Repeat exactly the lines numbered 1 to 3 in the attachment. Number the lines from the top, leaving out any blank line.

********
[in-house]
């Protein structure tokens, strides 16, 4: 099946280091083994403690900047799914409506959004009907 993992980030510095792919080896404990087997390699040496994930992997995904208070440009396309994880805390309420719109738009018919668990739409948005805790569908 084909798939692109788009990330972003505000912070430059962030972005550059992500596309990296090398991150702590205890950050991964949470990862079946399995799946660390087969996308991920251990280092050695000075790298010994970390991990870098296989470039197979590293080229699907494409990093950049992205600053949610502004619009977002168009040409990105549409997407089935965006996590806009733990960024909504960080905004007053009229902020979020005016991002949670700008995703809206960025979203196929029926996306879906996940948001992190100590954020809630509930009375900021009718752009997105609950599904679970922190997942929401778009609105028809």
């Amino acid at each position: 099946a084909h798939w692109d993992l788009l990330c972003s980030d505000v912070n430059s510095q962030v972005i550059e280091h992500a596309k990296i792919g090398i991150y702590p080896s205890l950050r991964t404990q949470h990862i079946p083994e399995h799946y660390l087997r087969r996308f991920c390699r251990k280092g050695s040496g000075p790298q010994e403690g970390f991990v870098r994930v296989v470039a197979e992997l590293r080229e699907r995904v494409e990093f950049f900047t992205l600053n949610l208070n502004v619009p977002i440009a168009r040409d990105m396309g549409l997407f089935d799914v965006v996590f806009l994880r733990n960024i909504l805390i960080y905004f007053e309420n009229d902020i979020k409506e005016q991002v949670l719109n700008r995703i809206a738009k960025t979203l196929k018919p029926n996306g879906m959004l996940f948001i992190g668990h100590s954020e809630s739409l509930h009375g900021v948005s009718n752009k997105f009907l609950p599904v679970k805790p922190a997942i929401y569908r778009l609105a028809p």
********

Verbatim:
[in-house]
């Protein structure tokens, strides 16, 4: 099946280091083994403690900047799914409506959004009907 993992980030510095792919080896404990087997390699040496994930992997995904208070440009396309994880805390309420719109738009018919668990739409948005805790569908 084909798939692109788009990330972003505000912070430059962030972005550059992500596309990296090398991150702590205890950050991964949470990862079946399995799946660390087969996308991920251990280092050695000075790298010994970390991990870098296989470039197979590293080229699907494409990093950049992205600053949610502004619009977002168009040409990105549409997407089935965006996590806009733990960024909504960080905004007053009229902020979020005016991002949670700008995703809206960025979203196929029926996306879906996940948001992190100590954020809630509930009375900021009718752009997105609950599904679970922190997942929401778009609105028809």
């Amino acid at each position: 099946a084909h798939w692109d993992l788009l990330c972003s980030d505000v912070n430059s510095q962030v972005i550059e280091h992500a596309k990296i792919g090398i991150y702590p080896s205890l950050r991964t404990q949470h990862i079946p083994e399995h799946y660390l087997r087969r996308f991920c390699r251990k280092g050695s040496g000075p790298q010994e403690g970390f991990v870098r994930v296989v470039a197979e992997l590293r080229e699907r995904v494409e990093f950049f900047t992205l600053n949610l208070n502004v619009p977002i440009a168009r040409d990105m396309g549409l997407f089935d799914v965006v996590f806009l994880r733990n960024i909504l805390i960080y905004f007053e309420n009229d902020i979020k409506e005016q991002v949670l719109n700008r995703i809206a738009k960025t979203l196929k018919p029926n996306g879906m959004l996940f948001i992190g668990h100590s954020e809630s739409l509930h009375g900021v948005s009718n752009k997105f009907l609950p599904v679970k805790p922190a997942i929401y569908r778009l609105a028809p």